Bronx, NY – Aug. 15, 2012 – ATTACHED PHOTO AND VIDEO: A Caribbean flamingo hatchling takes its first steps at the Wildlife Conservation Society’s Bronx Zoo. The chick is helped to its feet by its mother and stands on a nest mound in the pond outside of the zoo’s Aquatic Birds exhibit.
Flamingos are hatched with white downy plumage but develop trademark pink coloration from pigments in the algae, crustaceans, and other invertebrates that make up their diet. In the wild, these birds inhabit shallow bodies of salty water where food is plentiful.
Flamingos are well adapted for their environment. Their long legs allow them to easily wade across shallow water and their beaks are specially adapted to filter feed, separating food items from the mud and silt. Flamingos build nest mounds in the shallow water to keep their eggs and offspring out of the water until they are ready to fledge.
Earlier in the summer, researchers from WCS’s Bronx Zoo led a coalition of scientists to Inagua National Park in the Bahamas to band juvenile Caribbean flamingos so that their movement could be tracked as they migrate to breeding colonies throughout the Caribbean. The group corralled young birds from a flock of Caribbean flamingos in order to attach leg bands, record body measurements, and conduct brief health assessments. In all, 198 flamingos were banded and released.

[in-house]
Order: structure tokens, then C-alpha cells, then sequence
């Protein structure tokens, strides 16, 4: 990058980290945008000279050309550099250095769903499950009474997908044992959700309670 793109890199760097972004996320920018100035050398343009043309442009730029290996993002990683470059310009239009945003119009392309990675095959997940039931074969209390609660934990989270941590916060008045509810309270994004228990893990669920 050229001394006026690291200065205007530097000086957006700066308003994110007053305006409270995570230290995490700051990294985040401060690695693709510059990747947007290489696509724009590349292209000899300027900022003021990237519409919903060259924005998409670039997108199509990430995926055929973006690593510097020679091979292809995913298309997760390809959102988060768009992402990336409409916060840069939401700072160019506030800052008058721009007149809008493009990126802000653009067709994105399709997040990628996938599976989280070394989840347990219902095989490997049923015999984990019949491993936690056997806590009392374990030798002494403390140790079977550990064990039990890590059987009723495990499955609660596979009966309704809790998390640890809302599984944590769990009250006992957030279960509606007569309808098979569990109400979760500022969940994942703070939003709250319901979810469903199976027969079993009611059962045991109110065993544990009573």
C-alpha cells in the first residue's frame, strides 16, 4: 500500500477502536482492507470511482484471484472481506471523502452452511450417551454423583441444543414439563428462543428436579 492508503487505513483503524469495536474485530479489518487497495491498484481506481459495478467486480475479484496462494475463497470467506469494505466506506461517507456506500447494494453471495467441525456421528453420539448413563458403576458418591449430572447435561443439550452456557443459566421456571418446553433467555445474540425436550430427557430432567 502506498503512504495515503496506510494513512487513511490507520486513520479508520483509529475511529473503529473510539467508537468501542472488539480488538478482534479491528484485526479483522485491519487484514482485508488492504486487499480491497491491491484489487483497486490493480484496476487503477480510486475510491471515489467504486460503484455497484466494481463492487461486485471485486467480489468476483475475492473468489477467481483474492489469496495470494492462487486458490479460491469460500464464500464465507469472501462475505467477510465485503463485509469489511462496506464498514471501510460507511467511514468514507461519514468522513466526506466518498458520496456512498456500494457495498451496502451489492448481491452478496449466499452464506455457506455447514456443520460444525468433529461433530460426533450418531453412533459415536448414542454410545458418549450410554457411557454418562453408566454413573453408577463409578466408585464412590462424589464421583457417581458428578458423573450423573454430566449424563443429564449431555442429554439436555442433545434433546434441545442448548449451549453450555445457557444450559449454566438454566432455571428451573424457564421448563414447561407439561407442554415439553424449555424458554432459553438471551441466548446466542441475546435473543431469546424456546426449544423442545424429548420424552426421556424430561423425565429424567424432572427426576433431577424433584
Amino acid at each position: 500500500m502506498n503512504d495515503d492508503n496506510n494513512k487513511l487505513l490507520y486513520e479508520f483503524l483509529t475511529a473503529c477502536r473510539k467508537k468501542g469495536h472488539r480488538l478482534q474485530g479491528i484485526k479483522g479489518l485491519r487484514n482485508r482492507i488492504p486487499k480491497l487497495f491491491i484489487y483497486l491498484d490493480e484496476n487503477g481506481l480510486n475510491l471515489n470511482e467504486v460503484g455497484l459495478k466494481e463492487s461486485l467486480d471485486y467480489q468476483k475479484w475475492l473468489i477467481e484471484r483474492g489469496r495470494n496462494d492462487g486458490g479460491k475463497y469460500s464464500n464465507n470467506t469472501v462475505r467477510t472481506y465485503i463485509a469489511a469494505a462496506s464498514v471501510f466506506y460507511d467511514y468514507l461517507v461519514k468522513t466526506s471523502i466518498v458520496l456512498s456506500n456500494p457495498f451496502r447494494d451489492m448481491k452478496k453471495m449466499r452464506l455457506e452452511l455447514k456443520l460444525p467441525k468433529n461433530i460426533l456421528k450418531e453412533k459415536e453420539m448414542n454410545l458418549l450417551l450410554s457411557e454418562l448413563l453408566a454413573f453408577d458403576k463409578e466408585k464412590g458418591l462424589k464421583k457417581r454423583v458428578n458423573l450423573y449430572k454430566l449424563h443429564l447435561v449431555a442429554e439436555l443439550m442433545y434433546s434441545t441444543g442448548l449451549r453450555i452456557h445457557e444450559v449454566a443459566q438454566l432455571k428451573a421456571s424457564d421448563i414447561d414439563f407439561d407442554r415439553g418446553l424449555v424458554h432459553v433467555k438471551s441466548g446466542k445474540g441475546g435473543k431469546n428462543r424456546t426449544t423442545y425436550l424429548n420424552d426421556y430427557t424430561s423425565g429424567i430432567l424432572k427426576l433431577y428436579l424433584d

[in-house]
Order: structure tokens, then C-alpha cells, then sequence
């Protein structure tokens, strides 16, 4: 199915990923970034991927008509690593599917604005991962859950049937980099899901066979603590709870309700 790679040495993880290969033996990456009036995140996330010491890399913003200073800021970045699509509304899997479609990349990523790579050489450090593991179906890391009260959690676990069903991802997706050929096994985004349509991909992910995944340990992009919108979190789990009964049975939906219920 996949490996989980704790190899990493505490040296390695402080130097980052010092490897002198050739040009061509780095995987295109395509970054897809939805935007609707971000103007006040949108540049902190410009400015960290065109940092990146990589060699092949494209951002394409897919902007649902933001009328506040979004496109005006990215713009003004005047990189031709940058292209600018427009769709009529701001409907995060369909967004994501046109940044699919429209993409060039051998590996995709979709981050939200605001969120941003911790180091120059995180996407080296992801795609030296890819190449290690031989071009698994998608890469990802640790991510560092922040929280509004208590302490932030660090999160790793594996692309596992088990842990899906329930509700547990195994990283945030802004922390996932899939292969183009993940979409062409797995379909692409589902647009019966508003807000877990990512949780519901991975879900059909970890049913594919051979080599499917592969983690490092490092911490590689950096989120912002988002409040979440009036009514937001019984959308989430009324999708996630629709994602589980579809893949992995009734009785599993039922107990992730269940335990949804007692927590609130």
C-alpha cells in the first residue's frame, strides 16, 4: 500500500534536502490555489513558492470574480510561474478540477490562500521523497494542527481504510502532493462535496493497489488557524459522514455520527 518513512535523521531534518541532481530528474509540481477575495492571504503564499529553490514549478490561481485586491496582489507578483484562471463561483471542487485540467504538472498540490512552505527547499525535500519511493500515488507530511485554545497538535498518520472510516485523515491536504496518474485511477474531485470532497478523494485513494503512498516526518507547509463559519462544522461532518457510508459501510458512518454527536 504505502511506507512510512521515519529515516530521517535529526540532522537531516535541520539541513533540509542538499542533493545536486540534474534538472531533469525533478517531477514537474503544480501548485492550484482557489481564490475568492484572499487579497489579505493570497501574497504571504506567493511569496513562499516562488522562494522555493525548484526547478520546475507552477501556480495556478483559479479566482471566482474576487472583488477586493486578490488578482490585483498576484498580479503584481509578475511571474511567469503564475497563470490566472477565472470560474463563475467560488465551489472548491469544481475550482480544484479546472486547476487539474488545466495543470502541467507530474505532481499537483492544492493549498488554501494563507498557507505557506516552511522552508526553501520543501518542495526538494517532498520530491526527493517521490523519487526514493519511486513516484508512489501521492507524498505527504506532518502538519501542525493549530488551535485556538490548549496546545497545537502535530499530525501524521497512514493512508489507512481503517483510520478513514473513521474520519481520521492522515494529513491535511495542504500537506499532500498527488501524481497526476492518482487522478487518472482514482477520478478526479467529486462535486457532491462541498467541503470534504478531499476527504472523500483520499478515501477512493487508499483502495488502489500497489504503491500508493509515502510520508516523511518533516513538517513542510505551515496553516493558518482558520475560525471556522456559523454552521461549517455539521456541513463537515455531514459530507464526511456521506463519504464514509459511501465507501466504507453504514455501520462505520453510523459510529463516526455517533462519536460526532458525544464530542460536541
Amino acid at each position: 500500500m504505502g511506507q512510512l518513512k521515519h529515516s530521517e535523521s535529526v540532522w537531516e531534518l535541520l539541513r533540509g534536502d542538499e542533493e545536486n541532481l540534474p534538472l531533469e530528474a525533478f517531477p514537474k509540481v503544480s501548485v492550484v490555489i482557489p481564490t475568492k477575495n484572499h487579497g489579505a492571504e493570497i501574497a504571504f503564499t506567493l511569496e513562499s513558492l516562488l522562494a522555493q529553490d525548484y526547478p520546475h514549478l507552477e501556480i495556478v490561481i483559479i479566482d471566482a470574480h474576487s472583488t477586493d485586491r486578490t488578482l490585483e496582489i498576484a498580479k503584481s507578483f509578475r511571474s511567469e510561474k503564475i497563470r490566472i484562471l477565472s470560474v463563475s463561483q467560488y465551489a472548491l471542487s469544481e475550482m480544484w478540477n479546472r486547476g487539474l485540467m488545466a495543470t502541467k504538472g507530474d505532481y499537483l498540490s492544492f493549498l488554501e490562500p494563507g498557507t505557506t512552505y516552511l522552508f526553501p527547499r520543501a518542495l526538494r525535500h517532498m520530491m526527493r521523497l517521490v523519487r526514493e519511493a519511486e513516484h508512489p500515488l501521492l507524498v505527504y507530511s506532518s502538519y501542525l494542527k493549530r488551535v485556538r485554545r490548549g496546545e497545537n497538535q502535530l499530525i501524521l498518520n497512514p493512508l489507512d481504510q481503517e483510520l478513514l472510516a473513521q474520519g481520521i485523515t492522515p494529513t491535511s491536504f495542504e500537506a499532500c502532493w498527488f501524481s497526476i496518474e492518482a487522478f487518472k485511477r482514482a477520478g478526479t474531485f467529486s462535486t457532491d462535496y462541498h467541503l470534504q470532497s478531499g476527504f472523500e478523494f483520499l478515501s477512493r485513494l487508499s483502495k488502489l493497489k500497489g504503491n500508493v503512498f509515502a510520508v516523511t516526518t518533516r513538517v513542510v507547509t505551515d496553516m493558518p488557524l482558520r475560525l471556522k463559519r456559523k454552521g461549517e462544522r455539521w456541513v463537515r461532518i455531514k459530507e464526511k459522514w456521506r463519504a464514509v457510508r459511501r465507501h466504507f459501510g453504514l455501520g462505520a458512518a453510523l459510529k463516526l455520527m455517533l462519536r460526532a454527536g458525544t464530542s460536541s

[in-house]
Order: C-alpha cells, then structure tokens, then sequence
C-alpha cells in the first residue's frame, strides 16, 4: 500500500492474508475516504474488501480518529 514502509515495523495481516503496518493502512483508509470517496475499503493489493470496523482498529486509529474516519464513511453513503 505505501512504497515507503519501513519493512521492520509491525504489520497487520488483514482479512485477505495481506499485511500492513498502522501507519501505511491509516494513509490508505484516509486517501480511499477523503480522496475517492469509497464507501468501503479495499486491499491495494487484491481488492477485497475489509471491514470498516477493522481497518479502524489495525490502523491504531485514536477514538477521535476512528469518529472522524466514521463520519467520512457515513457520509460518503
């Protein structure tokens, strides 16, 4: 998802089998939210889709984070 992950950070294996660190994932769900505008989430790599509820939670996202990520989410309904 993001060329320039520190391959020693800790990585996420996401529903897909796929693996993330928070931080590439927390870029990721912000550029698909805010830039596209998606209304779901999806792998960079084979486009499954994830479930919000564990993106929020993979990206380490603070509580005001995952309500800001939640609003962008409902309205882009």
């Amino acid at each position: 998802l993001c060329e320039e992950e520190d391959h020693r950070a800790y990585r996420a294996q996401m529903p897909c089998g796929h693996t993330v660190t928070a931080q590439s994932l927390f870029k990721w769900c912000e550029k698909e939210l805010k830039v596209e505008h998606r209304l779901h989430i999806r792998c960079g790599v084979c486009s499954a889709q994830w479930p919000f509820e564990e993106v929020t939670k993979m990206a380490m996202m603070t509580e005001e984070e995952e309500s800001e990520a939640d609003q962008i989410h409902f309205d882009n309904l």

The Wildlife Conservation Society saves wildlife and wild places worldwide. We do so through science, global conservation, education and the management of the world’s largest system of urban wildlife parks, led by the flagship Bronx Zoo. Together these activities change attitudes towards nature and help people imagine wildlife and humans living in harmony. WCS is committed to this mission because it is essential to the integrity of life on Earth.